A Louisiana congressman says the state election maps have a simple math problem

Rep. Troy Carter, D-Louisiana, says the state is about 33 percent black, so two of the six...
Rep. Troy Carter, D-Louisiana, says the state is about 33 percent black, so two of the six state Congressional districts should be majority black.
Published: Jun. 15, 2022 at 8:18 PM CDT
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WASHINGTON (Gray DC) - Louisiana GOP state lawmakers want more time to draft new election maps and a federal judge is forcing them into court this week to explain why they need it.

Louisiana lawmakers are being ordered by a federal judge to draw up an election map that better represents black voters by Monday, June 20, but they might not make the deadline. U.S. Democratic Congressman Troy Carter says a new map is long overdue and they have a math problem.

One out of three people in the state are black, but an election map passed by state lawmakers in February 2022, contains only one majority-black district out of six.

“Basic math. The population shift suggests that there should be a second majority-minority district where African Americans would have the opportunity to vote for a person of their choosing,” said U.S. Congressman Carter.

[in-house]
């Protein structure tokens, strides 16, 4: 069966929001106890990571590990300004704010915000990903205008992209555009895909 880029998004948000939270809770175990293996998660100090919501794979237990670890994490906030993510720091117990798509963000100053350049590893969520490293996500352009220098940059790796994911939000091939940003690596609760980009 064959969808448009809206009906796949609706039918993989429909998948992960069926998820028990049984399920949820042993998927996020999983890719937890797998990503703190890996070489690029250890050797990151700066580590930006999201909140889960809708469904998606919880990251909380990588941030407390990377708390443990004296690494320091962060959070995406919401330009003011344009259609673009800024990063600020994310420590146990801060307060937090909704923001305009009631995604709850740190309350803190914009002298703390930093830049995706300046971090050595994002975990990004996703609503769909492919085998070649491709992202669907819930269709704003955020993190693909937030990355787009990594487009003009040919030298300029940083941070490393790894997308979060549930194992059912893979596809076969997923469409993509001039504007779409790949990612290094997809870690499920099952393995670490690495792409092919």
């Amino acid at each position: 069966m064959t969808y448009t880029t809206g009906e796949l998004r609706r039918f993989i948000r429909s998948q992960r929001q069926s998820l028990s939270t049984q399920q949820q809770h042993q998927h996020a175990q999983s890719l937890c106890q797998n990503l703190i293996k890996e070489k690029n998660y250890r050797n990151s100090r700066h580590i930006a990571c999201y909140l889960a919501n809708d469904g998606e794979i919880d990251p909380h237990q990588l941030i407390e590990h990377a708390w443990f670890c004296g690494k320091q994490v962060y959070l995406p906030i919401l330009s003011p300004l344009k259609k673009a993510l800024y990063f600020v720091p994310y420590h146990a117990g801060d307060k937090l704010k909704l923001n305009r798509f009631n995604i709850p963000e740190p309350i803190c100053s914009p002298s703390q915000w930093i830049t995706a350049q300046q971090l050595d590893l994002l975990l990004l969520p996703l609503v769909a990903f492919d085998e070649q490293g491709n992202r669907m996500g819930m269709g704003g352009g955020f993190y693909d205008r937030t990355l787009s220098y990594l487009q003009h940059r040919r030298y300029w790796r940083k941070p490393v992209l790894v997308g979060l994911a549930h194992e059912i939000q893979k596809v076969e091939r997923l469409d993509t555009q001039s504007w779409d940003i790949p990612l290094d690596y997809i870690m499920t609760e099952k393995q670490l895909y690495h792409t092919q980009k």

A federal judge reviewed the maps and ruled there needs to be a second majority-black district to comply with the voting rights act. Republicans who drew the maps are appealing that change.

The 5th U.S. Court of Appeals will hear the case on July 8. The court says while both sides await a ruling, lawmakers need to work on formatting a new map because the court believes the GOP lawmakers have a weaker case.

“They’ve been told, you cannot wait,” said Nora Ahmed, Legal Director for the ACLU of Louisiana. “The law, right now, is the district court’s ruling. That ruling says that the map that you had passed is non-compliant with the voting rights act.”

Louisiana Attorney General Jeff Landry Tweeted earlier this month “We believe she erred in her decision and have filed a notice of appeal.”

The deadline for state lawmakers to draft the maps is currently Monday, June 20.

State Senate President Patrick Cortez and state House Speaker Clay Schexnayder now must explain to a judge why they want more time to draft the new maps. We reached out to both leaders, but neither commented for this story.

Louisiana lawmakers began their special legislative session to work on a new map Wednesday.

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